Kenny wraps an arm around her shoulders and grins, rendered apparently speechless. He runs a hand through his greasy hair lets out a long, happy laugh before he says, "Fuck me, I've always wanted to go to Disneyland." The grin on his face stretches from ear to ear.
Bebe never forgot the look on his face when, in her senior year of high school, Stan was groaning about his family being dragged to Disneyland by his father. Kenny looked almost wounded, like he'd have gladly taken Stan's place any fucking day of the week. She thought of that face when she walked from work to the grocery store, and then how he had followed up by saying, I'd like to take Karen on over to Disneyland someday. That had made Stan shut his mouth on the matter, and he'd looked guilty for the rest of the day.
"I can't believe you did this," he says this into her hair, and she can hear his smile. It makes her feel full and happy. Selfishly, Bebe loves giving gifts because she loves feeling people's happiness. It fuels her. Maybe that's creepy, and maybe it's mean that she leeches off other people's joy and thrives from it, but she loves this.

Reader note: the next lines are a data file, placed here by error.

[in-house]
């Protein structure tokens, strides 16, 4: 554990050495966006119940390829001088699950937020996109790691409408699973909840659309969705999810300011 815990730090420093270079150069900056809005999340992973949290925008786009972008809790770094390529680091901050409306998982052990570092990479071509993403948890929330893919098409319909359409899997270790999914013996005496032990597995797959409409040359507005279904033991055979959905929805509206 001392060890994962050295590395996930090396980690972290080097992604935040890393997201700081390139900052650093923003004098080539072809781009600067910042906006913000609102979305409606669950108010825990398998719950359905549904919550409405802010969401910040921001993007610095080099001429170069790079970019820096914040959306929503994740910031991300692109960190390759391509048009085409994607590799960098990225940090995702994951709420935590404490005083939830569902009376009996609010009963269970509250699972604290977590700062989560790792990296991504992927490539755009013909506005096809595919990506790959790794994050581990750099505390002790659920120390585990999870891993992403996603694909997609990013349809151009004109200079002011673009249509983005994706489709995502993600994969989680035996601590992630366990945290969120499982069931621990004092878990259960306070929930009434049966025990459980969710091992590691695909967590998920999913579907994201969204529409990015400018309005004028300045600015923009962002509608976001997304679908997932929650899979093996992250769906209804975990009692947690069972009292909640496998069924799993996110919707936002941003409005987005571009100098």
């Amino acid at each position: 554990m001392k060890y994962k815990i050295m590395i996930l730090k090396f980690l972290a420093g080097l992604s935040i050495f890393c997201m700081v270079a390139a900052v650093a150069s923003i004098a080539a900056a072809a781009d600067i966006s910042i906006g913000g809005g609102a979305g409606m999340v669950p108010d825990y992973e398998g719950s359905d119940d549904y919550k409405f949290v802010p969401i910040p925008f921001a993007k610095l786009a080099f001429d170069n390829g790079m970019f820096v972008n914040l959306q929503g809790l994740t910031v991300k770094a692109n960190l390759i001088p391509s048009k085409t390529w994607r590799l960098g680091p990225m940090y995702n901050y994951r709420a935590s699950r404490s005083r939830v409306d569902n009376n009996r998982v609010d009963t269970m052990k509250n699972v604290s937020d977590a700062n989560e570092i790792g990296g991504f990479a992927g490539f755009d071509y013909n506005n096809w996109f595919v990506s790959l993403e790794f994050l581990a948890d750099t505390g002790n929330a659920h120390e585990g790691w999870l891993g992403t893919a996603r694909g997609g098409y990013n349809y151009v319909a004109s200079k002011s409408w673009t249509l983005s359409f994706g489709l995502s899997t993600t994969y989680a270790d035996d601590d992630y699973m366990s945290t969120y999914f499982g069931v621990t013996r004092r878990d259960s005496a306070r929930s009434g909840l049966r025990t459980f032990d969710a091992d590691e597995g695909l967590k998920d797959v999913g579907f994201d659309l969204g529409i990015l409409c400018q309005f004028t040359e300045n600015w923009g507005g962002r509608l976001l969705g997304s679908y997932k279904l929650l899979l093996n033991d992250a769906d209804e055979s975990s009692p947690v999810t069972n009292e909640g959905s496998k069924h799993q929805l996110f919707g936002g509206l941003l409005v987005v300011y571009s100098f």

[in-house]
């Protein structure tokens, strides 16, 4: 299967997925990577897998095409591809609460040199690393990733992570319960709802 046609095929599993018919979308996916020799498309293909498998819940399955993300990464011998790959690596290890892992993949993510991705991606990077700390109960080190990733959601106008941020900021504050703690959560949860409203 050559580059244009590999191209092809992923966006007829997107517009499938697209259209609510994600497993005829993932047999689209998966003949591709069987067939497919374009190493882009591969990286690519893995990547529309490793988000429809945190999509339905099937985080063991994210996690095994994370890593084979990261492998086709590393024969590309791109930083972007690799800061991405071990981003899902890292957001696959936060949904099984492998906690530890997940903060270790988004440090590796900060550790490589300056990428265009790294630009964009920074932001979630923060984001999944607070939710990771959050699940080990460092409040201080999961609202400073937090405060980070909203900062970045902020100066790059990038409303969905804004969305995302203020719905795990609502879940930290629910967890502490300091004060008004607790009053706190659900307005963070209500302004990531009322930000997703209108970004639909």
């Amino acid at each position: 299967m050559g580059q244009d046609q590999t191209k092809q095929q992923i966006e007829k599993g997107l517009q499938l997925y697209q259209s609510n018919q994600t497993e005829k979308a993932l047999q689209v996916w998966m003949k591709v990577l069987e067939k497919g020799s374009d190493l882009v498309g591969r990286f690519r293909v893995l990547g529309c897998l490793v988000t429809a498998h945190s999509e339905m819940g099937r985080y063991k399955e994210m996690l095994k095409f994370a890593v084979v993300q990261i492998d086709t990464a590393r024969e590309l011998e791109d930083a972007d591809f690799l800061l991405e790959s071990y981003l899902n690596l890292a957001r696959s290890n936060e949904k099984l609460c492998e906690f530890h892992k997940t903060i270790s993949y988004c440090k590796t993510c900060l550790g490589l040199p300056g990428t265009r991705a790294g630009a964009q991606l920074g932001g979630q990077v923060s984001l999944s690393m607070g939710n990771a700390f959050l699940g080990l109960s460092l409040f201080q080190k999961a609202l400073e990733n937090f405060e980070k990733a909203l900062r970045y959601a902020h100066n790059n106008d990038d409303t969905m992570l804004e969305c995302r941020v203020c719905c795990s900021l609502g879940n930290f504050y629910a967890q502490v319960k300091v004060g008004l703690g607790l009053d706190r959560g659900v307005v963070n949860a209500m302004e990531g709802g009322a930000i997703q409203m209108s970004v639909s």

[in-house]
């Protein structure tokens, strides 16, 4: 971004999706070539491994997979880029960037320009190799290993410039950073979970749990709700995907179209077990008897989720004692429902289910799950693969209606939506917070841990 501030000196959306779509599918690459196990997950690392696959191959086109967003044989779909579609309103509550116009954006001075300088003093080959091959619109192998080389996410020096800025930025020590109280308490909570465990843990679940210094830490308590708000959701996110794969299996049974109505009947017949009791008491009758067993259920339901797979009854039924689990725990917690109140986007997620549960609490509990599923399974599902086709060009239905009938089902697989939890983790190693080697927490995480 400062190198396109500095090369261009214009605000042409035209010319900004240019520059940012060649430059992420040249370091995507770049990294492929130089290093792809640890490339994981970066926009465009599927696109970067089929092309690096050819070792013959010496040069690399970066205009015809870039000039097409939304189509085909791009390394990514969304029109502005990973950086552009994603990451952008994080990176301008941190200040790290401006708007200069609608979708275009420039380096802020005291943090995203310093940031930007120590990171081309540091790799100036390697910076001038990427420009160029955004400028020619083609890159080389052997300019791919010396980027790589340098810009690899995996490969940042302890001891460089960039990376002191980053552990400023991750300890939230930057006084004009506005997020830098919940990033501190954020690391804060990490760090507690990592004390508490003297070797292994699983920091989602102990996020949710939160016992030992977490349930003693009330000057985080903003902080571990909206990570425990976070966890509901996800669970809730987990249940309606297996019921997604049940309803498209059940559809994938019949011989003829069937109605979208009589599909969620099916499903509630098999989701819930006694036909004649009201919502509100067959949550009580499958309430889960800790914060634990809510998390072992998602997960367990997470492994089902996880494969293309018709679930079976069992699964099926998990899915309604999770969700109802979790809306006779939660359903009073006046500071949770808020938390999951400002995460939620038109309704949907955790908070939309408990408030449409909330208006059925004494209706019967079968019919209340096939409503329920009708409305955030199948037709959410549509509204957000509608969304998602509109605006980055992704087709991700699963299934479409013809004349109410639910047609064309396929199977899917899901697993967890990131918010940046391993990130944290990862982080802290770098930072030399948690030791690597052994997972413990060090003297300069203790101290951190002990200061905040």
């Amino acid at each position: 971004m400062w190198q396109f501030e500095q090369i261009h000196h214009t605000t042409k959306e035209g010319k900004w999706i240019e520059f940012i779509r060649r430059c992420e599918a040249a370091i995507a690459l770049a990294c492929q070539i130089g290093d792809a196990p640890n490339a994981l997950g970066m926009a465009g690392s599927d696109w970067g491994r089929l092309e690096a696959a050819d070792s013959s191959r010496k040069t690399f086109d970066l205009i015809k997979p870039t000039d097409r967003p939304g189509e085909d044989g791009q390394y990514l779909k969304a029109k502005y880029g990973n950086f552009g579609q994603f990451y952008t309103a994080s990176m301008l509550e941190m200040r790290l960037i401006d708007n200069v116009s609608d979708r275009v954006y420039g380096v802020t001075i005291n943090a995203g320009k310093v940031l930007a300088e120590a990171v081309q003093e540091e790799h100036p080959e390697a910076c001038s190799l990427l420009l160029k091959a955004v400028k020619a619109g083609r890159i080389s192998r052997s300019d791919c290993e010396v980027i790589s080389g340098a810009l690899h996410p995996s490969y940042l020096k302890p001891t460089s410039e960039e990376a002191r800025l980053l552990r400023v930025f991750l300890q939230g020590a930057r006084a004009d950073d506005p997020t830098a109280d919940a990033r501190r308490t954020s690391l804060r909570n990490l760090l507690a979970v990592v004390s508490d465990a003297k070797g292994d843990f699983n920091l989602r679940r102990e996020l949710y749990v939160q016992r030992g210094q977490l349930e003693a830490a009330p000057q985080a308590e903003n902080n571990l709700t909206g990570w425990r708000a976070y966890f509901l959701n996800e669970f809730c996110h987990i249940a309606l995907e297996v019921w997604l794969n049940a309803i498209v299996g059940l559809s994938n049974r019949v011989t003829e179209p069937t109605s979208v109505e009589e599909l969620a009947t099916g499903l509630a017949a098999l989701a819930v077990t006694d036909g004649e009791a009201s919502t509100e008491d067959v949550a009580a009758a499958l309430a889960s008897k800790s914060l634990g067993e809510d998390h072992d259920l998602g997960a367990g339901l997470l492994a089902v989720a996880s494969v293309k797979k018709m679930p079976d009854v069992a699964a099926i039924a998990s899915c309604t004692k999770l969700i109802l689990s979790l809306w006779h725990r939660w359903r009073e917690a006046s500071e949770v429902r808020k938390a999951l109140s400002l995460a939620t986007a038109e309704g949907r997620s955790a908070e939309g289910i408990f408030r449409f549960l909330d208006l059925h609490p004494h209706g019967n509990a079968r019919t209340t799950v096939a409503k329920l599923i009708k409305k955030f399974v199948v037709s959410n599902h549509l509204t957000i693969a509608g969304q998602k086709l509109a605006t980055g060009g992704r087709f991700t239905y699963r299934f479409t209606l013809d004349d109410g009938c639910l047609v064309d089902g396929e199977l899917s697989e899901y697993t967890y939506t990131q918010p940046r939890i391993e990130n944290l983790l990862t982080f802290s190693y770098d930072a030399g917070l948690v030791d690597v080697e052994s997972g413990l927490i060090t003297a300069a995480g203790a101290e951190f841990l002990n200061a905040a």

Kenny pulls out of their hug, rubbing his nose on his arm. He comments, "Got your jammies all dirty," with a hoarse laugh.
They part. Kenny showers and Bebe changes into a new set of pajamas. She scoots back onto her bed, against the headboard with her headphones in her ears, staring at a blank sheet of lined paper in her notebook. She's had a block for weeks now, and it's driving her crazy. Usually poetry flows out onto the paper as if it's leaking from her fingertips, but since April she's only been able to spill out clunky wording and contrived rhymes.
The shower shuts off and wet footsteps sound. A few minutes later, Kenny struts into her bedroom in nothing but a worn pair of heart-patterned boxer shorts. He flops onto her mattress face-up and asks, "How was your day?" in a cloying, teasing tone.
"Meh," expresses Bebe, "Same old. You?"
"I came home intending to bitch about work, but somebody got me motherfucking tickets to Disneyland, and now I can't be cantankerous anymore."
Bebe laughs and kicks his shoulder. She says, "Clyde wants to come. I told him he could ask you."